Essential attributes for leading from the spirit actually can be taught and learned. We recognize them as “spirit” only when we internalize them. Studies show organizations that tap into spirit outperform all others.
There’s a saying that if you know others, you’re intelligent; if you know yourself, you’re wise. The wisdom of authenticity allows us to live with integrity and know what we believe, Bailey said.
The self-knowledge of empathy is best lived by those who are authentic. It provides us with grounding and space to hold the emotions of others. We stay true to ourselves but open our minds and hearts to know others.
The power of humility helps us become centered and grounded. It helps us transcend egos. “Positions of power are positions at a point in time,” Bailey reminded. “True leaders know that.”
Being grounded means being secure enough to appreciate that each of us is unique. True humility can see criticism as part of the collective search for truth. Both negativity and applause are fleeting and are best held lightly.
Leading from spirit requires a balance of courage and compassion to act strategically and decisively, while maintaining a reverence for life. Spiritual leaders see various types of resistance as possibilities. They recognize that most people are doing the best they can, so the leaders don’t get stuck in the moment of negativity.
The ability to be steadfast in attending to ourselves and others is a reflection of patience. We can engage in deep listening, knowing that timing is critical. We give up the urge to control and trust in the process. “These are seasons and even this season will lead to another,” she said.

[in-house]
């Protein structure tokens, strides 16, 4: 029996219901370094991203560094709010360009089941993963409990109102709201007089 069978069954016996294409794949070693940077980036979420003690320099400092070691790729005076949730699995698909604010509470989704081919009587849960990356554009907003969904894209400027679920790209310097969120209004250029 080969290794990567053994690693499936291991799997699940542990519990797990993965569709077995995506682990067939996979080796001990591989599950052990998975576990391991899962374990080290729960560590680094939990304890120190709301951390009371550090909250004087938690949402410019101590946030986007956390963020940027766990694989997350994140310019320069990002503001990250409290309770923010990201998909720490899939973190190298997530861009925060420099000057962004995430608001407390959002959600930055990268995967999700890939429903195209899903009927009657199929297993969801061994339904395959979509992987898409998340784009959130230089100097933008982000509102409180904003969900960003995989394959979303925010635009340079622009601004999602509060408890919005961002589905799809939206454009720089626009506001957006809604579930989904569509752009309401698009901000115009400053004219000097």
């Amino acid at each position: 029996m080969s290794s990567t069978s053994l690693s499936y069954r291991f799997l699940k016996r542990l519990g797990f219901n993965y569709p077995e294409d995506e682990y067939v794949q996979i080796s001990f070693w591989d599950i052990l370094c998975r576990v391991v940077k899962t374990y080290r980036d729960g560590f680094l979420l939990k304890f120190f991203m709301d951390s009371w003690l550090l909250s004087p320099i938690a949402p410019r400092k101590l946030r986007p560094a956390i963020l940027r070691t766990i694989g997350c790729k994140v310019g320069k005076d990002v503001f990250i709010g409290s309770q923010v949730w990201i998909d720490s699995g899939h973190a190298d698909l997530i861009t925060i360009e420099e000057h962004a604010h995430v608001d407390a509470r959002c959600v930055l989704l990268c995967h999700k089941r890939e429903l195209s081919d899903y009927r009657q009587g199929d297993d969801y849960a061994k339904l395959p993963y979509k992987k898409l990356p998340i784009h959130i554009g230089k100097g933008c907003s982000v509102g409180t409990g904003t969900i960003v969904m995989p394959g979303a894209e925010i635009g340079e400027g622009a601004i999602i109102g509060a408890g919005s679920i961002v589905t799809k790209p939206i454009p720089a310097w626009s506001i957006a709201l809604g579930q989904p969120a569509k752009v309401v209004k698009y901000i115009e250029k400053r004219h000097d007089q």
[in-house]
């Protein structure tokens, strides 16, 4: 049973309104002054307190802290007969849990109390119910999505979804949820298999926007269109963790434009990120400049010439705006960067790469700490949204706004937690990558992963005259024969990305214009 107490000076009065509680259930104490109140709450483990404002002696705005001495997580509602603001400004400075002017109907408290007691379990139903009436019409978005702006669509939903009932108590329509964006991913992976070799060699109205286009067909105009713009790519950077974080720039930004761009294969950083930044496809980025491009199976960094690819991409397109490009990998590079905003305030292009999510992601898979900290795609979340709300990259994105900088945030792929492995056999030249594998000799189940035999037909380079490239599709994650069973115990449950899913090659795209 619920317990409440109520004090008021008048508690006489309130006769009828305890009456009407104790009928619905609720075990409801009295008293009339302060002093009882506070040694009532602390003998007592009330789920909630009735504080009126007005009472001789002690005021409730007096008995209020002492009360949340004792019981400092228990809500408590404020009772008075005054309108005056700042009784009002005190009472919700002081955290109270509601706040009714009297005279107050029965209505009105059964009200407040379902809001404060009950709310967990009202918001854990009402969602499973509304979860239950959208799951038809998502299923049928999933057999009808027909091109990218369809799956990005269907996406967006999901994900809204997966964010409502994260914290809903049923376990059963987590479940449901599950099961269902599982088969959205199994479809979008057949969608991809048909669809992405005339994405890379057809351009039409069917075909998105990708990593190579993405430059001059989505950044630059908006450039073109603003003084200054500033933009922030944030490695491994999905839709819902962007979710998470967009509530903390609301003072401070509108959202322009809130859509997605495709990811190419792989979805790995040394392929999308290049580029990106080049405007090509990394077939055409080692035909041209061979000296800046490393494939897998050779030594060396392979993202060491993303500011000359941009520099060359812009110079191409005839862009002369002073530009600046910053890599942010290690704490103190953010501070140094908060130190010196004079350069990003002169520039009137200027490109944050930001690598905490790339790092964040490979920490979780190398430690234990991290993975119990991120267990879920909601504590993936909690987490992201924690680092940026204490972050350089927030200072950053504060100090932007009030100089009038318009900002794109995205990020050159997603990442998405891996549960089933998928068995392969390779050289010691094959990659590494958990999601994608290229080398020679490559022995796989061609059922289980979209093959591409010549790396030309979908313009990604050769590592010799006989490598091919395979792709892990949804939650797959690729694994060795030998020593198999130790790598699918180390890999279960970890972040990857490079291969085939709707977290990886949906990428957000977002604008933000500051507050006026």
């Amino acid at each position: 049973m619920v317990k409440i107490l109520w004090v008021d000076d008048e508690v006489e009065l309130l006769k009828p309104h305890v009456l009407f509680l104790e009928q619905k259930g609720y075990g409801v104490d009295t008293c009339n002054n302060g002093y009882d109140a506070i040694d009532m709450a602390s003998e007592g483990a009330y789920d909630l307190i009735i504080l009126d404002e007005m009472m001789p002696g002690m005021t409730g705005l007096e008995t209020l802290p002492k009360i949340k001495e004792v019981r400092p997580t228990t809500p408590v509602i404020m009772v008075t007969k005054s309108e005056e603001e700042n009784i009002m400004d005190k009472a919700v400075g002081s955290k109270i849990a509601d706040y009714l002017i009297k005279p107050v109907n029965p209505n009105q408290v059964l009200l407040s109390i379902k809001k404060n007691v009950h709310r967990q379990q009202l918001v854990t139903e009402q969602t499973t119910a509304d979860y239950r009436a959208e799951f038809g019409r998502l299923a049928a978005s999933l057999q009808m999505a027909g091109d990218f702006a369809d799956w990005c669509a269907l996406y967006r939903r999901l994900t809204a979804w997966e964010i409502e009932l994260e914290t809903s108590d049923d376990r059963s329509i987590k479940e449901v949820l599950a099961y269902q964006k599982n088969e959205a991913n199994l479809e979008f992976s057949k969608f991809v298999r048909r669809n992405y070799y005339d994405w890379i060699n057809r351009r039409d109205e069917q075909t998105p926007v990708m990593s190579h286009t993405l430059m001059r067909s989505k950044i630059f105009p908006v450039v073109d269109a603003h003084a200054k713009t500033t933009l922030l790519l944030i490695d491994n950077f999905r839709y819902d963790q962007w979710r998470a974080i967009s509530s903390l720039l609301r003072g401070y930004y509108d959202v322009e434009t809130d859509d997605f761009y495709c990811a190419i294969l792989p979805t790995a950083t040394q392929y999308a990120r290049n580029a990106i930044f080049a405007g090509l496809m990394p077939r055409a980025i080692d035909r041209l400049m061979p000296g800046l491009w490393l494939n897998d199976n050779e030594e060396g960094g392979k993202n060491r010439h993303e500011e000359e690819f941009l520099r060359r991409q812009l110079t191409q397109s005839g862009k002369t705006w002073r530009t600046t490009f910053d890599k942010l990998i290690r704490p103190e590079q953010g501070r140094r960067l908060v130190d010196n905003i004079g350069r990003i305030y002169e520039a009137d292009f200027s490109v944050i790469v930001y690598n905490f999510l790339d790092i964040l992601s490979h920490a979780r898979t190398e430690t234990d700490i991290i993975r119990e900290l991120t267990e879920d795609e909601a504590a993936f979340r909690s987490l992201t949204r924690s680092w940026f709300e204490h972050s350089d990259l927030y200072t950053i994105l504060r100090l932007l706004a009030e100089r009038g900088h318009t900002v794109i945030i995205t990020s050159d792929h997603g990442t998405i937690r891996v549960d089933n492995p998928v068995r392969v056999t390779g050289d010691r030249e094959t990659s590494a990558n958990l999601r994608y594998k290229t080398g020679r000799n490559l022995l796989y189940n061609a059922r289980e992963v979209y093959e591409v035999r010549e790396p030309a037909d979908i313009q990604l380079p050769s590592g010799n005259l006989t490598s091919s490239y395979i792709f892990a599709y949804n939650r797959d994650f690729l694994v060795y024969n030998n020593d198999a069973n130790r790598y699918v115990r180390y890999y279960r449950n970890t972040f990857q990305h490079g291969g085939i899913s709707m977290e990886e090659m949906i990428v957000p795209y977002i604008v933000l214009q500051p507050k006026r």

The understanding of faith is another spiritual attribute. Faith is not religion or the opposite of reason. Faith of leadership means living with uncertainty. It’s a source for initial inspiration and sustenance, giving us the power to dare to embrace unknown possibilities. And, said Bailey, it’s one of the most difficult qualities to hold on to because fear gets in the way. Faith and fear have a very hard time co-existing. “We all know that we’re going to have some fear, but we have to not lead from that place,” she said.
Another spiritual attribute is the transcendence of love. This love is greater than that between partners or that of parents for a child. It’s been emulated by Gandhi, Mother Teresa and Martin Luther King, Jr. “The type of love that leaders must cultivate and share is agape, a love for all simply because they exist,” said Bailey. It transcends all “isms.” This type of love always generates acts of freedom.
By invoking both leadership skills and spiritual attributes, we can help ourselves and others to reach their full potential.
Contact Dr. Bailey at firstname.lastname@example.org